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Ghost notes - how do YOU use them?

Discussion in 'Bluegrass [DB]' started by unbrokenchain, Jan 23, 2020.


  1. unbrokenchain

    unbrokenchain Supporting Member

    Jun 8, 2011
    Black Mountain, NC
    Just curious about other folks' views on ghost notes, and where you put or don't put them in music. Thinking mostly in the roots/Americana vein, hence the bluegrass forum. That's the term I've always heard for them anyway, I'm sure there are other words for it. You know, that little percussive pluck of a muted string just before the beat of the actual note.

    My experience has been something like, I started doing it unwittingly when I was cutting teeth and overdid it, playing them all the time. Had some folks tell me to back off at some point and just play the notes, too much rhythmic clutter. So I cut it out entirely. Then I threw it in on some country and bluegrass numbers just to see what the bandleader would say (various groups) and had them say "YES! That's the feel!" As if the ghost notes were what made the whole thing swing.

    So now I'm very aware of them and selective. At this point I put them in tunes mainly when:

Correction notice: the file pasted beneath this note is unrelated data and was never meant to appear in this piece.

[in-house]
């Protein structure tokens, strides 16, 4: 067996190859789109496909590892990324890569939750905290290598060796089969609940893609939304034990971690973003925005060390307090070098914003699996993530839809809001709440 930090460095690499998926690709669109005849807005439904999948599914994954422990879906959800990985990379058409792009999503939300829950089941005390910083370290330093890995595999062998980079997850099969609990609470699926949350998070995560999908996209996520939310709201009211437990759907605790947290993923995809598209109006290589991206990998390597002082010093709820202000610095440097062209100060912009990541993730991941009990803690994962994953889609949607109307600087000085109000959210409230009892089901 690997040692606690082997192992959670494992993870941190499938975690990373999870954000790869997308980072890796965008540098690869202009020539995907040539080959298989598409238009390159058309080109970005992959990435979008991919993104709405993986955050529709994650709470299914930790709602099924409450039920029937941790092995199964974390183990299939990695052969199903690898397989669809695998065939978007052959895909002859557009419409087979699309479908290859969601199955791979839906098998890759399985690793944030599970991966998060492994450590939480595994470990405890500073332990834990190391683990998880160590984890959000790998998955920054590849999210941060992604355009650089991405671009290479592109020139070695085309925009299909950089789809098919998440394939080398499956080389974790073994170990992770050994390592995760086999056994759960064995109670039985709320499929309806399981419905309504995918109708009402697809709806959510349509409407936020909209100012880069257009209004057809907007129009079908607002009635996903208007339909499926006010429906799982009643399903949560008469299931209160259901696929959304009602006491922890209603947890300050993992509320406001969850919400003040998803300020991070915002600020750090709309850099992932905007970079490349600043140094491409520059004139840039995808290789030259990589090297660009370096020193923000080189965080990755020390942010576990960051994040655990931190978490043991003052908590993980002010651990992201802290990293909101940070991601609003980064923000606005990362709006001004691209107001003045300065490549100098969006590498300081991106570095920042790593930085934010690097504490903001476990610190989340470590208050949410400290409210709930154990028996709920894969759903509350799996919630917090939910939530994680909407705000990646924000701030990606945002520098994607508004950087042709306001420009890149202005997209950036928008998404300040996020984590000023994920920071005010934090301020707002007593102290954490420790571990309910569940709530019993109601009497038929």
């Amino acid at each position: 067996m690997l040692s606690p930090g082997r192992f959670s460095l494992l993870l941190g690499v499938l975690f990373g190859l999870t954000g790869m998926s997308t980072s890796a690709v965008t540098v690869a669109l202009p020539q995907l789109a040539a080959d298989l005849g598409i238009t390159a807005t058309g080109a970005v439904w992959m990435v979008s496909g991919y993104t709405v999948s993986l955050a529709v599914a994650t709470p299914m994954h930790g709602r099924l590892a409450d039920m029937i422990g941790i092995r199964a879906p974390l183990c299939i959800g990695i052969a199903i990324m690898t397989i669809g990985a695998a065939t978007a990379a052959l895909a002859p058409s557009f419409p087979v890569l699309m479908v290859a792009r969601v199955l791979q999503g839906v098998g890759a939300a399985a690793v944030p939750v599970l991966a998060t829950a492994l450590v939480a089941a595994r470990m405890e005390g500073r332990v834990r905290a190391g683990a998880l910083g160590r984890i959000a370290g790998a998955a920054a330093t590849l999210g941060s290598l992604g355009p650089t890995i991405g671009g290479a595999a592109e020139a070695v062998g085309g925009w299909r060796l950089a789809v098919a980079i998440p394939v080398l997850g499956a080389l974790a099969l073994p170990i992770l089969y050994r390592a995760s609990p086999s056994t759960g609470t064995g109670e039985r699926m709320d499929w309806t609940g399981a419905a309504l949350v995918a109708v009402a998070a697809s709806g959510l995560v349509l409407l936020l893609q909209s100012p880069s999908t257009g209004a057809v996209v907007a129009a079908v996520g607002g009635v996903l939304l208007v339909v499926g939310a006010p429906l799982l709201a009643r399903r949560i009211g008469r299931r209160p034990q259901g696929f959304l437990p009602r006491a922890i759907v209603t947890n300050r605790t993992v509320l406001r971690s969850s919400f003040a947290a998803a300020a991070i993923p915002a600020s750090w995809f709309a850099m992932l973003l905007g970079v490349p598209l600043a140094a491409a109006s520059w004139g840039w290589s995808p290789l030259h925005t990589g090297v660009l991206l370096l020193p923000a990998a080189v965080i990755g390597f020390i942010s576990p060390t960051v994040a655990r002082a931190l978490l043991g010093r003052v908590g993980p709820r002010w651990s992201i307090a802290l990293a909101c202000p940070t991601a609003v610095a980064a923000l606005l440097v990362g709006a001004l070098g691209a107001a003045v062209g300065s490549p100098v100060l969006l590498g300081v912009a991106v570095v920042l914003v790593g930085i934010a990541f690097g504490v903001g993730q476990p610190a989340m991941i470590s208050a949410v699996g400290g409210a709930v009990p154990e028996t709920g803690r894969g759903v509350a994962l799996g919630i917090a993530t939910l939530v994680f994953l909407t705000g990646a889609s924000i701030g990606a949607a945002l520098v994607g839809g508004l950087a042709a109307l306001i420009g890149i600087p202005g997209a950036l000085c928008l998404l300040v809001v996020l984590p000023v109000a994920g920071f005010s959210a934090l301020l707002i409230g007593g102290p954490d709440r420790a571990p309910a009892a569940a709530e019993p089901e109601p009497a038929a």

It's a duo, and the song swings
    Other instruments who were previously holding rhythm parts take a break (and the song swings..)
    Old school country with drummer, when drummer is just holding down a very basic part

    I don't put them in, or at least rarely, when:
    All the players in the group have very solid rhythm together
    Ballads, dark minor songs
    Anyone else is playing on that beat

    You?
     
  2. AGCurry

    AGCurry Supporting Member

    Jun 29, 2005
    St. Louis
    I use ghost notes to emphasize the following note (usually a downbeat). Obviously, you want to use them sparingly, e.g., to go from a bridge back into a verse, or from a verse to a refrain. If you're emphasizing too many notes, you're emphasizing nothing, and it just sounds like an annoying musical tic.

    In Bluegrass music, there's little use for ghost notes because the music is fairly dense. My exception might be waltzes, subject to the conditions above as well as whether anyone else is playing a coincident note.
     
    unbrokenchain likes this.
  3. dhergert

    dhergert Gold Supporting Member

    Jan 17, 2018
    Blue Zone, California
    Perhaps it's worth mentioning using ghost notes to your band mates too; I use them all the time on banjo and mando to be able to continue playing my normal line but muted to a volume level where you can easily hear subtle vocals. This also, coincidentally, makes the bass easier to hear.
     
    unbrokenchain likes this.

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